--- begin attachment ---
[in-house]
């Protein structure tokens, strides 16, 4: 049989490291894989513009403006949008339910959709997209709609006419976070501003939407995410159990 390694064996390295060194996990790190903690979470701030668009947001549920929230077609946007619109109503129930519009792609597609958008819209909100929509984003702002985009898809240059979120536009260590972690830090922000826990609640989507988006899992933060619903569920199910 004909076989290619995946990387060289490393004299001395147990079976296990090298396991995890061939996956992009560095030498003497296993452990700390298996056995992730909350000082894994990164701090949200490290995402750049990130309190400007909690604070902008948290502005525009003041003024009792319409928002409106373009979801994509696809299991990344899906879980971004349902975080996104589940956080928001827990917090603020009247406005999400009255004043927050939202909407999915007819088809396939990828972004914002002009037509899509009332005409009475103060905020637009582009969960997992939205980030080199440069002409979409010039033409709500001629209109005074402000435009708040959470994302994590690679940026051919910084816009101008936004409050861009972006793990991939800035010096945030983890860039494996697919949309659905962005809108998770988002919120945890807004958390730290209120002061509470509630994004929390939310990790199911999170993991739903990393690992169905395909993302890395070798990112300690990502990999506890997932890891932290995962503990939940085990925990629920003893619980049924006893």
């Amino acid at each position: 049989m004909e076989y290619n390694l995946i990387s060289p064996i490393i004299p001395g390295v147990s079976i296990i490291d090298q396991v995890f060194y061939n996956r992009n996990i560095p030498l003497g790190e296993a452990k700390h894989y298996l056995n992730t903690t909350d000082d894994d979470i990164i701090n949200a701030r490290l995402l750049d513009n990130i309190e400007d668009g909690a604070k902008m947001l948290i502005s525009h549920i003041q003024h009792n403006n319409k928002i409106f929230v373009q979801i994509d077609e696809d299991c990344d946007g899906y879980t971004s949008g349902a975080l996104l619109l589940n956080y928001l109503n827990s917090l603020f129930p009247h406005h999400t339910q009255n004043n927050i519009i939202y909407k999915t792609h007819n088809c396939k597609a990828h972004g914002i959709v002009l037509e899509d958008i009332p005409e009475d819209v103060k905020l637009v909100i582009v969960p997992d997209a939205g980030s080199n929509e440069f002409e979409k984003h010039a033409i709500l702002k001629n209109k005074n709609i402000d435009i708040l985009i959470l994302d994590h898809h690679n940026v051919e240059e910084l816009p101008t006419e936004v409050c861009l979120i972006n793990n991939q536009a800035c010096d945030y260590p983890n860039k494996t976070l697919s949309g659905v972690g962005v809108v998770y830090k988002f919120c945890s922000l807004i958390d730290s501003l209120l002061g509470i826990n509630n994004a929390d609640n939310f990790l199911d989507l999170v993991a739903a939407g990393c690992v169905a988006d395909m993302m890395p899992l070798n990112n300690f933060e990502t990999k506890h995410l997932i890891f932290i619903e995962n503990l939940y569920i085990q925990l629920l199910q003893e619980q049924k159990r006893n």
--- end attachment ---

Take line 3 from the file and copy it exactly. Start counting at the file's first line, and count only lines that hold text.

């Amino acid at each position: 049989m004909e076989y290619n390694l995946i990387s060289p064996i490393i004299p001395g390295v147990s079976i296990i490291d090298q396991v995890f060194y061939n996956r992009n996990i560095p030498l003497g790190e296993a452990k700390h894989y298996l056995n992730t903690t909350d000082d894994d979470i990164i701090n949200a701030r490290l995402l750049d513009n990130i309190e400007d668009g909690a604070k902008m947001l948290i502005s525009h549920i003041q003024h009792n403006n319409k928002i409106f929230v373009q979801i994509d077609e696809d299991c990344d946007g899906y879980t971004s949008g349902a975080l996104l619109l589940n956080y928001l109503n827990s917090l603020f129930p009247h406005h999400t339910q009255n004043n927050i519009i939202y909407k999915t792609h007819n088809c396939k597609a990828h972004g914002i959709v002009l037509e899509d958008i009332p005409e009475d819209v103060k905020l637009v909100i582009v969960p997992d997209a939205g980030s080199n929509e440069f002409e979409k984003h010039a033409i709500l702002k001629n209109k005074n709609i402000d435009i708040l985009i959470l994302d994590h898809h690679n940026v051919e240059e910084l816009p101008t006419e936004v409050c861009l979120i972006n793990n991939q536009a800035c010096d945030y260590p983890n860039k494996t976070l697919s949309g659905v972690g962005v809108v998770y830090k988002f919120c945890s922000l807004i958390d730290s501003l209120l002061g509470i826990n509630n994004a929390d609640n939310f990790l199911d989507l999170v993991a739903a939407g990393c690992v169905a988006d395909m993302m890395p899992l070798n990112n300690f933060e990502t990999k506890h995410l997932i890891f932290i619903e995962n503990l939940y569920i085990q925990l629920l199910q003893e619980q049924k159990r006893n």